One hundred years apart, Sara and Bailey are both tempted by and struggle against the golden excess of their respective ages—for Sara, the opulence of a world ruled by the Astors and Vanderbilts; for Bailey, the free-flowing drinks and cocaine in the nightclubs of New York City—and take refuge and solace in the Upper West Side’s gilded fortress. But a building with a history as rich—and often tragic—as The Dakota’s can’t hold its secrets forever, and what Bailey discovers in its basement could turn everything she thought she knew about Theodore Camden—and the woman who killed him—on its head.

With rich historical detail, nuanced characters, and gorgeous prose, Fiona Davis once again delivers a compulsively readable novel that peels back the layers of not only a famed institution, but the lives —and lies—of the beating hearts within.

My Review:

This my first novel by Fiona Davis and I can promise you that is will not be the last. I saw this book on the list of “read for review” books on NetGalley and I immediately requested it for review. The cover, which I hope is the one the publisher settles on, drew me in and being that in the past few months I have been fascinated with the 19th Century in New York, this was a no brained for me.

The story revolves around one of the most famous or infamous buildings in Manhattan, one where many celebrities still live, the same one where John Lennon was shot…. One that still today stands tall and is visible from Central Park (see the cover). The Dakota….. it’s 1884 and it’s about to open and Sara Smythe came all the way from England to work and live there and found herself in love with one of the architects. But it’s more than the story of a woman and a man. This is the story of one family, of love and deception, of what secrets can do to a family and of forgiveness and the need we all have to belong and sometimes no belong.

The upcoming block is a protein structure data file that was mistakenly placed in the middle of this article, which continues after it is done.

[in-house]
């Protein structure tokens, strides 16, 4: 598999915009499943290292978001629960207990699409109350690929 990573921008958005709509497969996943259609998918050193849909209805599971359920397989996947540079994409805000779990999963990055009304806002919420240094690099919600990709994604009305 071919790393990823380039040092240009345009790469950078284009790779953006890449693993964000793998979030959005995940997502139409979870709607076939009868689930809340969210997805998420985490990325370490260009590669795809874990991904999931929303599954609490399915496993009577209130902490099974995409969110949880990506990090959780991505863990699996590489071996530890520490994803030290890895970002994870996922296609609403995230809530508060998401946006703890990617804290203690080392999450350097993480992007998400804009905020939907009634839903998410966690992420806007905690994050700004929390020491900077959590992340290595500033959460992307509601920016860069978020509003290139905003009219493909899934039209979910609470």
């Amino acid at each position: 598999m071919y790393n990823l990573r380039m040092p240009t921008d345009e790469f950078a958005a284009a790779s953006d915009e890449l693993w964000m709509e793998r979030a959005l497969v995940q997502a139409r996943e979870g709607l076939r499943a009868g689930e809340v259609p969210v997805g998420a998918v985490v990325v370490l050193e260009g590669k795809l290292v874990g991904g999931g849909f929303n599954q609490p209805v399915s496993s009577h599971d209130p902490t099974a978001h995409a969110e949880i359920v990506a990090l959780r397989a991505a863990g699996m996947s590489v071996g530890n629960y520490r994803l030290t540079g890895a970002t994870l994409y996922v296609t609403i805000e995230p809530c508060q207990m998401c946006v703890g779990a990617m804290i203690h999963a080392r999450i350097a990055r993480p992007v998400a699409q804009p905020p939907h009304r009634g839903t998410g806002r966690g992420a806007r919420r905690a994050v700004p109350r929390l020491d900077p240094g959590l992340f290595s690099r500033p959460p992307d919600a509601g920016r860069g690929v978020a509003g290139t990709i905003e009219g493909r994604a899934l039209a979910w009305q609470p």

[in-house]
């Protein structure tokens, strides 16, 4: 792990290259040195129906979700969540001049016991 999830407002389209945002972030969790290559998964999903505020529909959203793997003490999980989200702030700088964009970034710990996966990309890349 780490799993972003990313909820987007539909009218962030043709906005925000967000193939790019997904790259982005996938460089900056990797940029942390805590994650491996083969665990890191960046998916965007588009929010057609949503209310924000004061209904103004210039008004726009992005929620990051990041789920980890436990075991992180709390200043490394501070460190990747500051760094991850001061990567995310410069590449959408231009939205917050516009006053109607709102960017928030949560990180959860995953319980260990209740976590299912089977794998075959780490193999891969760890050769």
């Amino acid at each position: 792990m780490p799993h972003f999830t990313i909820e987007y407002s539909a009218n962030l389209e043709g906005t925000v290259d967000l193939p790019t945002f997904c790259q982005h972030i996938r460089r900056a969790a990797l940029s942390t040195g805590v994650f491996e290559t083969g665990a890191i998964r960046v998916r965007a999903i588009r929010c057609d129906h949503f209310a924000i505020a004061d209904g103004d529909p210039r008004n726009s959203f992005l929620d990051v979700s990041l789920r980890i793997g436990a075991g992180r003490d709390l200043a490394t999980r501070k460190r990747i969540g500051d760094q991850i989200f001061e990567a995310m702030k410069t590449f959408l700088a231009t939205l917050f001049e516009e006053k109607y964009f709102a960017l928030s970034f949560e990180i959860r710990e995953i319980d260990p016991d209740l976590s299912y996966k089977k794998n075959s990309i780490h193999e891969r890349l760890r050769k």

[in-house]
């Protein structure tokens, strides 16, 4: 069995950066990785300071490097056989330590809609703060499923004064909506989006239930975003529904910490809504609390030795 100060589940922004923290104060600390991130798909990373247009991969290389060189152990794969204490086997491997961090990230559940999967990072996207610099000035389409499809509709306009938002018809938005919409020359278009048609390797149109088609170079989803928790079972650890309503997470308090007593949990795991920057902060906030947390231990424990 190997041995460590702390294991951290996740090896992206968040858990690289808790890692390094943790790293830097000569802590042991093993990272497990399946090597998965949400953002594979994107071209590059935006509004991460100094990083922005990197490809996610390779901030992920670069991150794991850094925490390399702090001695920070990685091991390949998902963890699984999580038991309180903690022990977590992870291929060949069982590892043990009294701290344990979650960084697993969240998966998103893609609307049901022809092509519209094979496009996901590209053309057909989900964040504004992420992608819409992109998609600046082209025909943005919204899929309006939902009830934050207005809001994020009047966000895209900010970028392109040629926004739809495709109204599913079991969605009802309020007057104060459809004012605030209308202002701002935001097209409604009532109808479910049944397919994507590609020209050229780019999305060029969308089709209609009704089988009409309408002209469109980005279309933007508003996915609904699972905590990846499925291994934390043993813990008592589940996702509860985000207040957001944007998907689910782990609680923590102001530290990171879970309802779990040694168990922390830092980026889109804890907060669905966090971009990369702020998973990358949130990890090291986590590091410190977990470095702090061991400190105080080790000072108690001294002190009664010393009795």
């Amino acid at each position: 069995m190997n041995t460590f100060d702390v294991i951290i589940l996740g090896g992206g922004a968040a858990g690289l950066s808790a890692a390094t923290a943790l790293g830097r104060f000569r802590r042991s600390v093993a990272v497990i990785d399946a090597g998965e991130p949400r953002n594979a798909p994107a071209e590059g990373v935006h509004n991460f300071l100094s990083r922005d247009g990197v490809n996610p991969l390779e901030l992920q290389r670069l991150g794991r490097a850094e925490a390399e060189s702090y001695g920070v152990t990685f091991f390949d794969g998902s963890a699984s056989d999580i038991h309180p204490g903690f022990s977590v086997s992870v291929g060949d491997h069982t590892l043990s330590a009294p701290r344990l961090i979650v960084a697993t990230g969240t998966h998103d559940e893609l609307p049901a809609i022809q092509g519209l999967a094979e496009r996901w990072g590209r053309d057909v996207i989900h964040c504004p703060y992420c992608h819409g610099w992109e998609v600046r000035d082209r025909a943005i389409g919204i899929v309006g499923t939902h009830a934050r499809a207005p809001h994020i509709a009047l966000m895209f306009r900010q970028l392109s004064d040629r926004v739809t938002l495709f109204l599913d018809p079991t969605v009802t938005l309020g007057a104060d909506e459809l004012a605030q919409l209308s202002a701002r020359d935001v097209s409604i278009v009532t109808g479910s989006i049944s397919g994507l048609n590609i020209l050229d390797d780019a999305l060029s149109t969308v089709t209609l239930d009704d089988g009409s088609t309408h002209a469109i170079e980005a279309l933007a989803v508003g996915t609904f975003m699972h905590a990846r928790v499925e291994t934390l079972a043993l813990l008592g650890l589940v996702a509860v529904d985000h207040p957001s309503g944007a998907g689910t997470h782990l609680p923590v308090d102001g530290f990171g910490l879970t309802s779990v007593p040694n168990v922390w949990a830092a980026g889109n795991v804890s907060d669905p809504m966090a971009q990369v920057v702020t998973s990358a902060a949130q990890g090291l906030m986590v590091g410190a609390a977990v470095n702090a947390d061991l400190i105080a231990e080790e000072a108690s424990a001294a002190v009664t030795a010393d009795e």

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The author does a great job at working two stories in parallel. At the same time we are reading about the story of Sara and her architect in 1884-85 we are also being shown what is going on in future surrounding the descendants in 1984. The comparison of the Gilded Age and the age of Wall Street and material girls having fun, was not lost on me.

The twists and turns were plenty: throughout the book I felt like I knew what was going to happen at every corner and then the author would turn in a completely different direction and everything would be different. A few pages later, the same thing would happen. I would be feeling like I was totally in control of the scene and bam!!!!!! I was again slammed in a totally different direction. I was hooked. I couldn’t put the book down. As a matter of fact, if it weren’t for my day to day job I probably would have read the book in one sitting. The language is not flowery or poetic as I have often mentioned in previous reviews. It’s instead raw and honest. The type of voice that hits you right in the core and you cannot help but pay attention.

If there was one part where I felt the book was predictable, was the very end. The hero gets the heroin and all is well in the world…… I’m a bit tired of that but, I cannot think of a different way bring the story to a close so I can’t fault the author for this one either. It’s our own fault for always wanting happy endings….. Yeah, I like happy endings even if they’re predictable.

Although the story takes place during the Fall/Winter and there is mention of snow, I feel as if this is the perfect Summer read. I gave this book a 4 1/2 stars only because as I mentioned the ending was predictable. I cannot wait to read more by this author and add this book to one of my favorites of 2017. Going to recommend it to everyone I know.

I hope you enjoy this review.  Until the next one…..

XoXo